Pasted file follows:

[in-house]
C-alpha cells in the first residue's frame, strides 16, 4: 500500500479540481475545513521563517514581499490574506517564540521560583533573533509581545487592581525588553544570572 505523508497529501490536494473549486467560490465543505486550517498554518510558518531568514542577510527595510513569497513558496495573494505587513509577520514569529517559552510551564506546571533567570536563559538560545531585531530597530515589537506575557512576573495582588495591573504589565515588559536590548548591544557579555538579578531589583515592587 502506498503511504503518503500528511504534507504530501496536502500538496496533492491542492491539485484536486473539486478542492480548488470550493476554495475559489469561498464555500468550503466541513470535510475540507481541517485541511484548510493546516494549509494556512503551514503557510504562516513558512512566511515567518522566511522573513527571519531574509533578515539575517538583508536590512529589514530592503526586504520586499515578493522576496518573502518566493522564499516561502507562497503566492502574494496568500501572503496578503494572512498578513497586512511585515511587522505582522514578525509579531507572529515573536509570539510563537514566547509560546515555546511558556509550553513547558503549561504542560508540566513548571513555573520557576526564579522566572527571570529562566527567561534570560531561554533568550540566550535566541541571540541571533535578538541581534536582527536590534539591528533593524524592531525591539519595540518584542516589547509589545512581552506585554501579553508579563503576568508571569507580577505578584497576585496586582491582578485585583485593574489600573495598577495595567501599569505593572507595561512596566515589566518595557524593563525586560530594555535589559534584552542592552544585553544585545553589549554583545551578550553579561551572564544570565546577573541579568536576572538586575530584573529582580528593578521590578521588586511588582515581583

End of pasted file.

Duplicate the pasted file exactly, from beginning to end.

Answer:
[in-house]
C-alpha cells in the first residue's frame, strides 16, 4: 500500500479540481475545513521563517514581499490574506517564540521560583533573533509581545487592581525588553544570572 505523508497529501490536494473549486467560490465543505486550517498554518510558518531568514542577510527595510513569497513558496495573494505587513509577520514569529517559552510551564506546571533567570536563559538560545531585531530597530515589537506575557512576573495582588495591573504589565515588559536590548548591544557579555538579578531589583515592587 502506498503511504503518503500528511504534507504530501496536502500538496496533492491542492491539485484536486473539486478542492480548488470550493476554495475559489469561498464555500468550503466541513470535510475540507481541517485541511484548510493546516494549509494556512503551514503557510504562516513558512512566511515567518522566511522573513527571519531574509533578515539575517538583508536590512529589514530592503526586504520586499515578493522576496518573502518566493522564499516561502507562497503566492502574494496568500501572503496578503494572512498578513497586512511585515511587522505582522514578525509579531507572529515573536509570539510563537514566547509560546515555546511558556509550553513547558503549561504542560508540566513548571513555573520557576526564579522566572527571570529562566527567561534570560531561554533568550540566550535566541541571540541571533535578538541581534536582527536590534539591528533593524524592531525591539519595540518584542516589547509589545512581552506585554501579553508579563503576568508571569507580577505578584497576585496586582491582578485585583485593574489600573495598577495595567501599569505593572507595561512596566515589566518595557524593563525586560530594555535589559534584552542592552544585553544585545553589549554583545551578550553579561551572564544570565546577573541579568536576572538586575530584573529582580528593578521590578521588586511588582515581583